This simplified menu is easy to follow. First, ascend to the required Stop Depth that is shown on the display. Second, stay at that depth for the recommended Stop Time to decompress. Then head up to the next Stop Depth and wait out the Stop Time, and so on until you safely reach the surface.
Should you ignore its warnings, the Geo 2.0 will display all of the information pertinent to the violation including icons, Bar graphs, and graphics. Furthermore, you will be penalized by its calculations in the next dive, such as by having less bottom time and a longer surface interval, in order to prevent you from getting decompression sickness.
Diving in Gauge Mode
When set to Gauge mode, the Geo 2.0 will function as a depth gauge and timer. It will cease calculations for oxygen and nitrogen accumulation, and it will stay in this mode for 24 hours if a dive in Gauge mode is completed as a safety precaution since it is no longer accurately tracking your nitrogen and oxygen accumulation for the day.
Below is what you will find in the main and alternative displays when Gauge mode is active:
- Current Depth.
- Max Depth.
- Elapsed Dive Time.
- Variable Ascent Indicator (VARI).
- Time of day.
- Any applicable icons.
We appreciate that the Geo 2.0 has an extensive freediving mode which is perfect for freedivers and spearos. Before you use it, you must first specific some parameters for the dive:
- Countdown Timer, can be toggled ON/OFF during a dive..
- 3 Freediving Depth alarms to alert you each time you reach progressively deeper depths.
- Elapsed Dive Time alarm, can be toggled ON/OFF.
When in freediving mode, the Oceanic Geo 2.0 functions as a depth gauge. Furthermore, nitrogen calculation is handled based on the default FO2 of Air as well as an estimate of the nitrogen accumulation you have built up from recent dives within a 24-hour period.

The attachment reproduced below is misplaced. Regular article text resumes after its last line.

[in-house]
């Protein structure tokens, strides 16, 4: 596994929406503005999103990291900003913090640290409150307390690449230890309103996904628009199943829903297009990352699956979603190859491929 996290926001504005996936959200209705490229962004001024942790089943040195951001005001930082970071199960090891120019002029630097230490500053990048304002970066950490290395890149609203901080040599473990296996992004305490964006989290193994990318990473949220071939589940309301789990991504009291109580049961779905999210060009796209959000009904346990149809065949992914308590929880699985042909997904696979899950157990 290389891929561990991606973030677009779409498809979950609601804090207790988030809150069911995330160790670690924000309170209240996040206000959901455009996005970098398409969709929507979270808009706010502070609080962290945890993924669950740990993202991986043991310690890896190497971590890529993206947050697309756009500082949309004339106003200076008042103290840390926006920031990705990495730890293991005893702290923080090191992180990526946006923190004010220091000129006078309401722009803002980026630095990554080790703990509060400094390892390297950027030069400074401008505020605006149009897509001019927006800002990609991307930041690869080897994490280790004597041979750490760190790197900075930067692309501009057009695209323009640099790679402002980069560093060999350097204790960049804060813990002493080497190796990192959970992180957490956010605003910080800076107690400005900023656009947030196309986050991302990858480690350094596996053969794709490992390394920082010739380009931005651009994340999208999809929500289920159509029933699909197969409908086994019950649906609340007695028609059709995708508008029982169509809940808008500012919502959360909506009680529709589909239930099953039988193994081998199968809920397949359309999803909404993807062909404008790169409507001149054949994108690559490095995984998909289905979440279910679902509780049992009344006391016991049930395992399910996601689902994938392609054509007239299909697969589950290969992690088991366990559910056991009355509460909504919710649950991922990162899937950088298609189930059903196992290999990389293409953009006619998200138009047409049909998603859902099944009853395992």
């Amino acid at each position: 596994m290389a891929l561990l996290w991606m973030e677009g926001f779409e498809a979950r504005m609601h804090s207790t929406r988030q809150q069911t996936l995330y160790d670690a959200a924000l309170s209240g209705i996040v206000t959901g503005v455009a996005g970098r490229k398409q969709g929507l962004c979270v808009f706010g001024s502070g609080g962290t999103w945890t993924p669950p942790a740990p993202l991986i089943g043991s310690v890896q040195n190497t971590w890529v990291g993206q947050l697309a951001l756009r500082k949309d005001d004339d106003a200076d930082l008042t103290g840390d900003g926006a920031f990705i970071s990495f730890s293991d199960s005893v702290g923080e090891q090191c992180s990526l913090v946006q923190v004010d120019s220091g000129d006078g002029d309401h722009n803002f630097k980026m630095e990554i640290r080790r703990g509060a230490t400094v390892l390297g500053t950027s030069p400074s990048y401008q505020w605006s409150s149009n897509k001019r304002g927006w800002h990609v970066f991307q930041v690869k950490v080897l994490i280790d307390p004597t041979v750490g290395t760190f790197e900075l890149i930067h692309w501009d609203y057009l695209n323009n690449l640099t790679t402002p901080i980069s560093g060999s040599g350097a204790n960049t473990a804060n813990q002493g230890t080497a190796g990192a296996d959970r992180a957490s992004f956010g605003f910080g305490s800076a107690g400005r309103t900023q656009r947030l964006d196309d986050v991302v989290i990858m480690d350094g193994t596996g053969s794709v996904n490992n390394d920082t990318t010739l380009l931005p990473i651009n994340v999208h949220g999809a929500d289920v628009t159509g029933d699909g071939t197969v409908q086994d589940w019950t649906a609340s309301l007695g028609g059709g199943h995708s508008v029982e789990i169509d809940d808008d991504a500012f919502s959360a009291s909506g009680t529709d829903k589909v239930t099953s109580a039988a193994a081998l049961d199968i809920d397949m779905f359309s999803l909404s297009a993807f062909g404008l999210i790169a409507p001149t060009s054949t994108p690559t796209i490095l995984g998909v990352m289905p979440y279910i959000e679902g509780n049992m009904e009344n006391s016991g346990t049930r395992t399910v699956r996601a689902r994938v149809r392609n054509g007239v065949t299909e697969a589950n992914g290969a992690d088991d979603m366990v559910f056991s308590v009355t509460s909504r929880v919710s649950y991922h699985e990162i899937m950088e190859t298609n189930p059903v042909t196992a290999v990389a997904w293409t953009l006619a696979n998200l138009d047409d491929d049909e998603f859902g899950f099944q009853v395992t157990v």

On the main display, you can find the following information:
- Current Depth.
- Dive Time Remaining and a No-Decompression Icon.
- Elapsed Dive Time.
- Tissue Loading Bar Graph (TLBG), if there is still some nitrogen accumulation in your body from recent dives.
- Remaining Countdown Timer, if it is toggled on.
- Any applicable icons.
Additionally, there are specific alarms that are only accessible while in freediving mode.
- Countdown Timer Display, which can be toggled ON/OFF.
- Freedive Elapsed Dive Time (EDT) alarm, which is different from the EDT in Norm mode.
- 3 Freedive depth alarms which will alert you once you’ve reached progressively deeper depths.
- High Nitrogen Level alarm. If the TLBG bar reaches 4 segments (out of 5), indicating that your nitrogen accumulation is getting dangerously high, then an audio alarm will trigger and the TLBG will keep flashing. Once the bar reaches 5 segments, an audio alarm will trigger again and a flashing UP Arrow will urge you to ascend so your nitrogen levels can drop.
The Geo 2.0 can handle two Nitrox mixes from 21% to 100% oxygen levels. The ppO2 limits can be set between 1.2 and 1.6 bars.
Next, the maximum operational depth is 120m (400ft) in Gauge mode, and 100m (330ft) in Norm mode (air/nitrox diving). You never have to worry about altitude adjustments since it is done automatically, with a maximum altitude of 4,270m (14,000ft).
A major selling point of Oceanic brand dive computers are the dual algorithms they offer, which you can switch between at will. Not only is this good for adjusting conservatism levels, but it also has the benefit of you being able to “sync up” to a certain degree with a dive buddy with a different model dive computer.